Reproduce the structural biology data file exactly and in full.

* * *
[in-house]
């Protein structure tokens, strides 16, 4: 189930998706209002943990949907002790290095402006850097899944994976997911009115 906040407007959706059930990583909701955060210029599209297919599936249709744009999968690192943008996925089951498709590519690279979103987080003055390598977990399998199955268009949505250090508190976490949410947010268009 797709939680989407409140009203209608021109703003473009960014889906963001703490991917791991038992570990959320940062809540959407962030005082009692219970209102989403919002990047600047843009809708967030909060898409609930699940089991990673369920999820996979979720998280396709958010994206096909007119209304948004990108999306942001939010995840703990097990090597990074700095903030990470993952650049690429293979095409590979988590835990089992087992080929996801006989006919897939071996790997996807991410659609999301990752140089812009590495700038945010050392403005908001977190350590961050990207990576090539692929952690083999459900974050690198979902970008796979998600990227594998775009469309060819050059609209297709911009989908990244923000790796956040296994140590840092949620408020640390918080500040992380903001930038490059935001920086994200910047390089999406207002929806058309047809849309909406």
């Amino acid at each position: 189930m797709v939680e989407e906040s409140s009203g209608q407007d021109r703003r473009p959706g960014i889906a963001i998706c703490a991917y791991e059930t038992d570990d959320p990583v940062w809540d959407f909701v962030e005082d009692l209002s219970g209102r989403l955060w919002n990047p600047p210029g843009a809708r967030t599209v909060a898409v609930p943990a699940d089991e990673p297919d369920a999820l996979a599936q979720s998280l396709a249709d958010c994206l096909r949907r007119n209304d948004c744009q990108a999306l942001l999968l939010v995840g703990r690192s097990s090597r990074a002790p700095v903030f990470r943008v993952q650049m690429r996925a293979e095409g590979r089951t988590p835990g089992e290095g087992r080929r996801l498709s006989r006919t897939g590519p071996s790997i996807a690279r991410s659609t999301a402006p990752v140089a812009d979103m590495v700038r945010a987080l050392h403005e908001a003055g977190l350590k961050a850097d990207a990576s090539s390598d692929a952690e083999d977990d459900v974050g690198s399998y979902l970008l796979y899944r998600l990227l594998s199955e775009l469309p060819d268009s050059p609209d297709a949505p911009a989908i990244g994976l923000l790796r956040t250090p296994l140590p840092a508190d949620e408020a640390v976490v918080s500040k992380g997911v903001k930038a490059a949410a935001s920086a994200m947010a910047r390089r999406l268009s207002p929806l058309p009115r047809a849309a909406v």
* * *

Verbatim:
[in-house]
């Protein structure tokens, strides 16, 4: 189930998706209002943990949907002790290095402006850097899944994976997911009115 906040407007959706059930990583909701955060210029599209297919599936249709744009999968690192943008996925089951498709590519690279979103987080003055390598977990399998199955268009949505250090508190976490949410947010268009 797709939680989407409140009203209608021109703003473009960014889906963001703490991917791991038992570990959320940062809540959407962030005082009692219970209102989403919002990047600047843009809708967030909060898409609930699940089991990673369920999820996979979720998280396709958010994206096909007119209304948004990108999306942001939010995840703990097990090597990074700095903030990470993952650049690429293979095409590979988590835990089992087992080929996801006989006919897939071996790997996807991410659609999301990752140089812009590495700038945010050392403005908001977190350590961050990207990576090539692929952690083999459900974050690198979902970008796979998600990227594998775009469309060819050059609209297709911009989908990244923000790796956040296994140590840092949620408020640390918080500040992380903001930038490059935001920086994200910047390089999406207002929806058309047809849309909406």
């Amino acid at each position: 189930m797709v939680e989407e906040s409140s009203g209608q407007d021109r703003r473009p959706g960014i889906a963001i998706c703490a991917y791991e059930t038992d570990d959320p990583v940062w809540d959407f909701v962030e005082d009692l209002s219970g209102r989403l955060w919002n990047p600047p210029g843009a809708r967030t599209v909060a898409v609930p943990a699940d089991e990673p297919d369920a999820l996979a599936q979720s998280l396709a249709d958010c994206l096909r949907r007119n209304d948004c744009q990108a999306l942001l999968l939010v995840g703990r690192s097990s090597r990074a002790p700095v903030f990470r943008v993952q650049m690429r996925a293979e095409g590979r089951t988590p835990g089992e290095g087992r080929r996801l498709s006989r006919t897939g590519p071996s790997i996807a690279r991410s659609t999301a402006p990752v140089a812009d979103m590495v700038r945010a987080l050392h403005e908001a003055g977190l350590k961050a850097d990207a990576s090539s390598d692929a952690e083999d977990d459900v974050g690198s399998y979902l970008l796979y899944r998600l990227l594998s199955e775009l469309p060819d268009s050059p609209d297709a949505p911009a989908i990244g994976l923000l790796r956040t250090p296994l140590p840092a508190d949620e408020a640390v976490v918080s500040k992380g997911v903001k930038a490059a949410a935001s920086a994200m947010a910047r390089r999406l268009s207002p929806l058309p009115r047809a849309a909406v």